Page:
His larger rocket is equivalent to an R10,000 and holds 200 lbs (90.7 kg) of oxidiser this will be impressive to see launch!

2019 Year in Review

Photo by NordWood Themes on Unsplash

2019 turned out to be another great year in the realms of amateur experimental rocketry, so without further ado let’s look at how 2019 shaped up.

The year of the student Spaceshots…again
The year kicked off with UC Aerospace (from New Zealand) attempting to launch their two-stage ‘Into The Black’ rocket to 100km in March, hoping to beat USCRPL and become the first student team to launch a rocket beyond the Karman line. Unfortunately, the 2nd stage encountered an ignition problem leaving the team short of their goal.

Come in USCRPL with their 4th space shot attempt and it looks like 4th time was a charm for the team. After 3 unsuccessful launches over the years, the team finally reached space with their Traveler IV rocket in April, thus becoming the first student team to launch a rocket beyond the Karman line. Traveler IV reached 103.5 km and was recovered successfully.

Once again Princeton Spaceshot made it to the pad again this year, this time with two identical rockets hoping for the chance one of them would reach space. The first launch at the end of May from Spaceport America was a success with the rocket being fully recovered, the second rocket was launched a few days later but the second stage failed to ignite.
Unfortunately, Princeton Spaceshot went quiet after these attempts, so either the rocket did not perform as planned or no data was recovered or maybe they just have not got around to filling us all in.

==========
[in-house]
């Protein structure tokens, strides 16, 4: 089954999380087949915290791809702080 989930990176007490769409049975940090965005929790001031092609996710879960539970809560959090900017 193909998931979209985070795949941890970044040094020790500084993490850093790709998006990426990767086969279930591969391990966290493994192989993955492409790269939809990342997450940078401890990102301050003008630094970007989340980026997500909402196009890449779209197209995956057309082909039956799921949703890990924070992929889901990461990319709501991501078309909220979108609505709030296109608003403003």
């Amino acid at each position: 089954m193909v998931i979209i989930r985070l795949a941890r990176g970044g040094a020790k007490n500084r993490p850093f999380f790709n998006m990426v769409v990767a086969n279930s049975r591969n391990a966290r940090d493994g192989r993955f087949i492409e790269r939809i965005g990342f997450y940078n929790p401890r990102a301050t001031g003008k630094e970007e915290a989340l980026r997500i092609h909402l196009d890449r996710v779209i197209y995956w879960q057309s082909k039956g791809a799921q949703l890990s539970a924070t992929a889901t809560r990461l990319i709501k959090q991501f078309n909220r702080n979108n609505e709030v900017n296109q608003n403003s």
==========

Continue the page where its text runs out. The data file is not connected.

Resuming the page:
If any members read this, then drop me a line!

2019 also saw the return of the TU Wien Space Team to the Black Rocket Desert to launch their ‘Hound’ rocket with the hope of not only breaking the current European student altitude record but also to reach space. Unfortunately, the rocket broke apart at booster burnout and although the team had a backup rocket, without knowing the cause, did not launch it.

USCRPL remains the only student team have launched a rocket into space.

Liquid Fueled Rocket Palooza!
With the advent of the Base 11 Space Challenge, the FAR MARS Prize and the FAR DPF Challenge, the number of student teams building and firing liquid-fuelled rocket engines and rockets has increased dramatically. Not only are teams firing the conventional LOX/Kero,  LOX/Ethanol engines but more and more are experimenting with LOX/LCH4 (Methane) engines. A part of this comes from the FAR MARS Prize where part of the prize money goes towards a team who flies a LOX/LCH4 rocket, as methane can be found on Mars, advances in these engines might end up helping crewed flight in the years to come.

To list a few of the teams (that have flown and or hot fired),

If I missed your team, drop me a line on the contact form!

All the rest!
Copenhagen suborbitals started to bend metal for their large crewed Spica rocket, I featured on a Claymin’ Space podcast talking all things rocketry, Joe from BPS Space flew his Falcon Heavy for the second time and made some epic silo launched rockets, DARE unveiled their Stratos IV rocket and continued engine testing, Charlie Garcia released a bunch of liquid rocket engine how-to videos, MIT Rocket team tested a P9100 solid-fueled rocket motor plus much more! Click the links on the side to find out what else everyone has been up to.

To 2020 and beyond
Having now graduated from university and working full time, amongst other things I have been finding it difficult to find time to keep my blog updated. I want to keep it updated in a sense of providing you the reader with more than just a copy/paste of a rocket update. I have been trying to figure out where to take it for the future, some ideas are more mechanically minded posts, possibly delve into the realm of ‘newspace’, more libraries of documents, so if you have any ideas of what you want or like to see then let me know on the contact form.